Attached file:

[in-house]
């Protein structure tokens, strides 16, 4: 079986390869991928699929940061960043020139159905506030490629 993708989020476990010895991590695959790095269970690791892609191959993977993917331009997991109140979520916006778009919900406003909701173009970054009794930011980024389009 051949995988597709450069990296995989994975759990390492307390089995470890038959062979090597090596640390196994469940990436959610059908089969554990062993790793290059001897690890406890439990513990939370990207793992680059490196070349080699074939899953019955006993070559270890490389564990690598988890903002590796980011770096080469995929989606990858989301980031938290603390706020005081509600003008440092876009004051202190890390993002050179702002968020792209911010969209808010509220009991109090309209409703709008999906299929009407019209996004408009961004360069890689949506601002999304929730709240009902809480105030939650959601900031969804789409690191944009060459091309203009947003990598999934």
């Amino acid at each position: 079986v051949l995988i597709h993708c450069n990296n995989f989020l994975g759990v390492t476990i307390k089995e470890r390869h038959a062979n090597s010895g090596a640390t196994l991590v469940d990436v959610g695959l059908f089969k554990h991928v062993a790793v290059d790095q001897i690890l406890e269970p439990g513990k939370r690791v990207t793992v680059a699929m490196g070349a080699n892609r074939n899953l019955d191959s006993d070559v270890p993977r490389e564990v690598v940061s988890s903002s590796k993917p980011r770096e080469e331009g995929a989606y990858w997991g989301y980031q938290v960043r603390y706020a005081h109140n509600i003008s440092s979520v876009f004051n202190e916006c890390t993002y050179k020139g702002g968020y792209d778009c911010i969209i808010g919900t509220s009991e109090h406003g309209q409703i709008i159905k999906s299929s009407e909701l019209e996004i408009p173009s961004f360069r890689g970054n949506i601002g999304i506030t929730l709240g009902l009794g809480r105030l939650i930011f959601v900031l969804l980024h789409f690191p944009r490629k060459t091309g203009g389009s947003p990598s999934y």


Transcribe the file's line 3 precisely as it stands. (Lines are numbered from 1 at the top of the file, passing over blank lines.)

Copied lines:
């Amino acid at each position: 079986v051949l995988i597709h993708c450069n990296n995989f989020l994975g759990v390492t476990i307390k089995e470890r390869h038959a062979n090597s010895g090596a640390t196994l991590v469940d990436v959610g695959l059908f089969k554990h991928v062993a790793v290059d790095q001897i690890l406890e269970p439990g513990k939370r690791v990207t793992v680059a699929m490196g070349a080699n892609r074939n899953l019955d191959s006993d070559v270890p993977r490389e564990v690598v940061s988890s903002s590796k993917p980011r770096e080469e331009g995929a989606y990858w997991g989301y980031q938290v960043r603390y706020a005081h109140n509600i003008s440092s979520v876009f004051n202190e916006c890390t993002y050179k020139g702002g968020y792209d778009c911010i969209i808010g919900t509220s009991e109090h406003g309209q409703i709008i159905k999906s299929s009407e909701l019209e996004i408009p173009s961004f360069r890689g970054n949506i601002g999304i506030t929730l709240g009902l009794g809480r105030l939650i930011f959601v900031l969804l980024h789409f690191p944009r490629k060459t091309g203009g389009s947003p990598s999934y």